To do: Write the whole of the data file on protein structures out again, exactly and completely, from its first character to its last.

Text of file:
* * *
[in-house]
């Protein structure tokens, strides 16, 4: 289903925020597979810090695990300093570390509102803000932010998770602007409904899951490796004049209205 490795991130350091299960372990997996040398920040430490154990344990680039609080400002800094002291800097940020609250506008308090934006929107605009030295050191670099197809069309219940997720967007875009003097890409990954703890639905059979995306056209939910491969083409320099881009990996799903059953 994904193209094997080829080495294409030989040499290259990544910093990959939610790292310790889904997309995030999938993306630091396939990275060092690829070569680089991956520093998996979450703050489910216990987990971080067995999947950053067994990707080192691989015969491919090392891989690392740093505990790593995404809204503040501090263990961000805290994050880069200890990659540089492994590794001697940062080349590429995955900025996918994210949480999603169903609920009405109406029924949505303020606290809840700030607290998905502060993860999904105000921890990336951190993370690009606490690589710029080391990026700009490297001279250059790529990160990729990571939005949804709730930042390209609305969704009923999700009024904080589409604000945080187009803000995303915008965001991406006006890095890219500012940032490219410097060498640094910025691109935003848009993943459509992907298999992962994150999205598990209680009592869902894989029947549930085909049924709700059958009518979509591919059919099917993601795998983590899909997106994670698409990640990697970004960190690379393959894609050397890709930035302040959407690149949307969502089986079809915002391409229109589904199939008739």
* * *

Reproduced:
[in-house]
């Protein structure tokens, strides 16, 4: 289903925020597979810090695990300093570390509102803000932010998770602007409904899951490796004049209205 490795991130350091299960372990997996040398920040430490154990344990680039609080400002800094002291800097940020609250506008308090934006929107605009030295050191670099197809069309219940997720967007875009003097890409990954703890639905059979995306056209939910491969083409320099881009990996799903059953 994904193209094997080829080495294409030989040499290259990544910093990959939610790292310790889904997309995030999938993306630091396939990275060092690829070569680089991956520093998996979450703050489910216990987990971080067995999947950053067994990707080192691989015969491919090392891989690392740093505990790593995404809204503040501090263990961000805290994050880069200890990659540089492994590794001697940062080349590429995955900025996918994210949480999603169903609920009405109406029924949505303020606290809840700030607290998905502060993860999904105000921890990336951190993370690009606490690589710029080391990026700009490297001279250059790529990160990729990571939005949804709730930042390209609305969704009923999700009024904080589409604000945080187009803000995303915008965001991406006006890095890219500012940032490219410097060498640094910025691109935003848009993943459509992907298999992962994150999205598990209680009592869902894989029947549930085909049924709700059958009518979509591919059919099917993601795998983590899909997106994670698409990640990697970004960190690379393959894609050397890709930035302040959407690149949307969502089986079809915002391409229109589904199939008739």